This was a big weekend for running events over on the Outer Banks of North Carolina. The festival includes a 5K, 8K, ½ Marathon and Marathon. In the past I’ve run the ½ Marathon and the Marathon. The race I wanted to run that has eluded me is the Buccaneer 5K. This weekend I made that run.
Over the past few weeks I’ve raced in four 5K events, all in NC. I’d signed up for five 5s but one was canceled because of bad weather and local flooding. As it turned out the bad weather wasn’t bad and the flood failed to occur. Nevertheless, that race wasn’t rescheduled and refunds or credits toward a future event remain non-provided.
All the 5Ks leading up to the OBX event were preps for that ocean side run. I knew the final run in this series would pull in a faster group for my age division. The race lived up to my expectations.
I’d won my age group in all of the prior races. At the Buccaneer I finished 4th. The Buccaneer was a big race. There were more runners in my AG than some races I’ve done have for the total number of participates.
With so many runners queuing was difficult. The faster runners migrate to the front. The slower runners herd themselves to the rear. This way, the slower runners don’t impede the faster folks. With nearly 1000 athletes bunched on the starting line it was really hard to work my way forward. I didn’t get far enough ahead in the crowd to separate my spot from the slower runners.
From when the gun sounded I spend the entire 1st mile weaving through the mass of people. At 0.17 miles, some of the folks I was trying to pass were already beginning to walk. By 0.5 miles I was working around wall after wall of people enjoying a walk. Why anyone that can’t a run mile would sign up for a 3.1-mile run I’ll never know. Why would that person line up in the middle of the pack is beyond reason.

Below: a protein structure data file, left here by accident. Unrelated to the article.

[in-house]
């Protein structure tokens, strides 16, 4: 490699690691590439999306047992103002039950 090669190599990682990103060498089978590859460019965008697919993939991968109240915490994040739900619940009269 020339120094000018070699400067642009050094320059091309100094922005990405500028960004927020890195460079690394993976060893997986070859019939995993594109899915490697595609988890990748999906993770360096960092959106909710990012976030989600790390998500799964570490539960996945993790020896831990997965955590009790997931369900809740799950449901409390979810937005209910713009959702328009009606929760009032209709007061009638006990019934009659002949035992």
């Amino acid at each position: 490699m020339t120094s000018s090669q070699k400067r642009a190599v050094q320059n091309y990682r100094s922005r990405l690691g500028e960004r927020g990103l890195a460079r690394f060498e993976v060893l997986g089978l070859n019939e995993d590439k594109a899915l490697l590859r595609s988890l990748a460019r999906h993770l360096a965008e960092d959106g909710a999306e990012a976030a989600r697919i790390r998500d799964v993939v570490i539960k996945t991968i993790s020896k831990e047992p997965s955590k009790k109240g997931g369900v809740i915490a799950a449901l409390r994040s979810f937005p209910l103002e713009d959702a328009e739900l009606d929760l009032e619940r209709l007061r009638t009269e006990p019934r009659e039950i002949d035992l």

There was also an abundance of mothers running with their children. One mom was actually coaching her child to run faster. The kid was 8 or 9 years old. I dodged pass the family duo during mom’s tough love lecture to her elementary aged offspring. The kid looked miserable and mom was getting all “Vince Lombardi” on the youngster. In my opinion, kids shouldn’t be running such distances until they are older. Kids need to play and run, it is healthy. But, long distance, relative to age, running may be as bad for the epiphyseal plate and bone development as no exercise.1
Running is fun for me. I enjoy the races. Sadly, so many of the events have become cliché. That is, how can the race get your money. The OBX Expo center was a cartoon for side show salesmanship. I’d have avoided the Expo all together if the race organizers hadn’t made it necessary to enter in order to get my race t-shirt and I wanted the t-shirt. It is rather cool as race t-shirts go.
An ever present clichés exhibited at the race were the “Woo-Girls”. These are the girls that yell ‘Woo’ or ‘Woo-hoo’ and the drop of a hat. There was once a Seinfeld episode satirizing ‘Woo-Girls’. Seinfeld has been off the air since 1998. It’s amazing that ‘Woo-Girls’ are still around Wooing and Woo-hooing. I’m not sure which was less appealing, the frequent cry of the ‘Woo-Girl’ or the ‘Lombardi-Mom’ berating her child.
When it was over, I was glad to get away from this race. I’d lost a few minutes working through a mass of walkers, Woo-hooing girls, and Lombardi-Moms urging children toward injury. So all the prep and speed work I’d be doing couldn’t be applied from the start. Some races are definitely more fun that others. I’m happy to have gotten the t-shirt and this event out of my system. “Woo-Hoo!”
1.) Mirtz. TA, Chandler, JP, Eyers, CM: The Effects of Physical Activity on the Epiphyseal Growth Plates: A Review of the Literature on Normal Physiology and Clinical Implications. J Clin Med Res. 2011 Feb; 3(1): 1–7. Published online 2011 Feb 12. doi: 10.4021/jocmr477w